Hanukkah: The Rededication of the Second Temple in Jerusalem
1 Kings chapter 8 records the dedication of Solomon’s temple (the first temple) while Ezra chapter 6 records the dedication of the second temple. According to Ezra 6:16, the leaders of those who returned from exile were responsible for the completion of the temple. The term “dedication” is hanukkah in Aramaic.
The Jewish holiday in December that celebrates the recapture of the temple from the Seleucids and its rededication (165 or 164 BC) is also known as Hanukkah.
It started with The Maccabean Revolt at around 167 BC. Mattathias ben Johanan, an elderly priest, defied the order to offer up an unclean sacrifice to one of the pagan gods. Instead, he killed both the compromising Jew who did offer the sacrifice and the Greek soldier who was there to see that his government’s law was carried out. After this incident, Mattathias fled to the desert with his five sons and there organized a band of rebels. After his death (166? BC), his third son Judah assumed the leadership of these guerrilla warriors. He was nicknamed Maccabee, “the hammer,” (Judah Maccabee) for hammering at the enemy.
Though they were outnumbered by their enemy, the Seleucid army, the Maccabeans achieved remarkable victories. December of 164 BC, three years after Antiochus Epiphanes desecrated the temple, Judah Maccabee cleansed the temple; removed from it the images of Greek gods including the foreign altars and the other despised furnishings of pagan worship, and rededicated the whole of the temple to the Lord. Hence, a new feast was established to commemorate this remarkable deliverance of the Jews from their pagan overlords. This account is recorded in the the Apocryphal book of 1 Maccabees 4:41-61.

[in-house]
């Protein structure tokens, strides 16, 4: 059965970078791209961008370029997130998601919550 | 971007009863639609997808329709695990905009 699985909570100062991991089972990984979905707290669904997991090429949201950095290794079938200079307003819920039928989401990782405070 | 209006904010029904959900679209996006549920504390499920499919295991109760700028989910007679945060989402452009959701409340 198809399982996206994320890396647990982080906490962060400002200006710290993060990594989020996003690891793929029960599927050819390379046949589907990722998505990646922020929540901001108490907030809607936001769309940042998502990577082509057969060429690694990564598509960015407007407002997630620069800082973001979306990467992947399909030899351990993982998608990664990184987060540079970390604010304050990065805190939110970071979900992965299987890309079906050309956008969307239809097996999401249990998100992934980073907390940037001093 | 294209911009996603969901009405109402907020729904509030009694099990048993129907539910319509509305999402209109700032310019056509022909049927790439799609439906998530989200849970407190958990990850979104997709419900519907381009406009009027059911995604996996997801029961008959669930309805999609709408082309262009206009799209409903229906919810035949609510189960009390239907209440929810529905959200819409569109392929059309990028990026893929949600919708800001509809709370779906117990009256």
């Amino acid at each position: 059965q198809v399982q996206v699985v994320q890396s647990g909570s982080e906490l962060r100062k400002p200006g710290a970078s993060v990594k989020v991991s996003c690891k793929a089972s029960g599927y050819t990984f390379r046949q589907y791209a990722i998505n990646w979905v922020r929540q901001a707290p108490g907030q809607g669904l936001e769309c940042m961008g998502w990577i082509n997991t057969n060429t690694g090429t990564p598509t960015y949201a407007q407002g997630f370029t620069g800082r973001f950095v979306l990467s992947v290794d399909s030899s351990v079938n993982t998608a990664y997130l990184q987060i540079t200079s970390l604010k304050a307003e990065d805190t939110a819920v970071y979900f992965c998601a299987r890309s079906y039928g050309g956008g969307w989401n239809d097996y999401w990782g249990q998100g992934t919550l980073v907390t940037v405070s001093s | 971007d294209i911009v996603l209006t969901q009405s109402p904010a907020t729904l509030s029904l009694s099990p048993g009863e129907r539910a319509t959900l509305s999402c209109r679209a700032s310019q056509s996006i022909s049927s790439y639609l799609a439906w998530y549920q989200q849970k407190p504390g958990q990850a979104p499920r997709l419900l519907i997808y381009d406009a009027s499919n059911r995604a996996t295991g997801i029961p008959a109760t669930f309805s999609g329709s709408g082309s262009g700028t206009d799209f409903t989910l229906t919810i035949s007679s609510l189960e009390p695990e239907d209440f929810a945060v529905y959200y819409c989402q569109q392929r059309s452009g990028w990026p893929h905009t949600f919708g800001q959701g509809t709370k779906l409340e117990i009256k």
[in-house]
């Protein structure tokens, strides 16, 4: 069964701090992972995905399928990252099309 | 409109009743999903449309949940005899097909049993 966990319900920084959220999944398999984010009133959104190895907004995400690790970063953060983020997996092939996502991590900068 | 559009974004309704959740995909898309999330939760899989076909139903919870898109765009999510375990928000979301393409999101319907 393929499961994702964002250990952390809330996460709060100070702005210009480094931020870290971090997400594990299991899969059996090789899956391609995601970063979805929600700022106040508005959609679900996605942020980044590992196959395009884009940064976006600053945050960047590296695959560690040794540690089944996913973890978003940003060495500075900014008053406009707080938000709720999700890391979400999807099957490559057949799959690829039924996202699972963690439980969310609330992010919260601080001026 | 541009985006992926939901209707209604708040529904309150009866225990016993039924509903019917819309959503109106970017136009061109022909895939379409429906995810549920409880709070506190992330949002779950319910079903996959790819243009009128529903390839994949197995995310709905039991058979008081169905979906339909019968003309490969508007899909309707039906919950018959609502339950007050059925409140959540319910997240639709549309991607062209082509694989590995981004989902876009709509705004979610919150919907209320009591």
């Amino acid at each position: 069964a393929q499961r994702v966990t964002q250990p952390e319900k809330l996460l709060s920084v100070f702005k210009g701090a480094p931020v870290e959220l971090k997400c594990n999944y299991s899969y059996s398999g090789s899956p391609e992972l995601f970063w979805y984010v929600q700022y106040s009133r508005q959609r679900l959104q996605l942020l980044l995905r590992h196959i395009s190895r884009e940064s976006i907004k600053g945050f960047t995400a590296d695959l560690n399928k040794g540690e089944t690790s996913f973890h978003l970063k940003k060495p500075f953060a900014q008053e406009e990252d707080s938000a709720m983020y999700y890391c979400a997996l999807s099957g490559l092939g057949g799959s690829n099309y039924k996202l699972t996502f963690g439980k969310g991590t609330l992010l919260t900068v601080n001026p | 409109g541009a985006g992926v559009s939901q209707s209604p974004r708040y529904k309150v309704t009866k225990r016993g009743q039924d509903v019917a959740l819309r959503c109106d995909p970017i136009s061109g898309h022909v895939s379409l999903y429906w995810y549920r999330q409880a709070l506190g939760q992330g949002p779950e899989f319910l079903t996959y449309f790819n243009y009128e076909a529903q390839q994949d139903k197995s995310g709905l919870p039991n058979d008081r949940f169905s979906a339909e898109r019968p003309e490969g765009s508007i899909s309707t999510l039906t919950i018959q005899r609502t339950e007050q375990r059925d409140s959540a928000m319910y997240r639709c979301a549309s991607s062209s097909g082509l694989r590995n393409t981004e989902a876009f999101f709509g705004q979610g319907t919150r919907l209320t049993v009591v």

Hanukkah was not a required pilgrimage festival, but the eight-day celebration of lights in the temple was beautiful, and many pious Jews from nearby Galilee would come to Jerusalem. Thus, Hanukkah is also called the Festival of Lights. The holiday is celebrated with the lighting of the menorah. A menorah, the Hebrew word for lamp, has seven branches. It was originally used in the First and Second Temples in Jerusalem. Menorahs were lit daily, for eight days, using olive oil of the purest quality.
Hanukkah was the next festival after those immediately connected to the Feast of Tabernacles (John 7:1-10:22). It begins on the 25th of Kislev on the Hebrew calendar and usually falls in November or December. This year’s celebration begins on Thursday, December 10, at sundown and ends on Friday, December 18.
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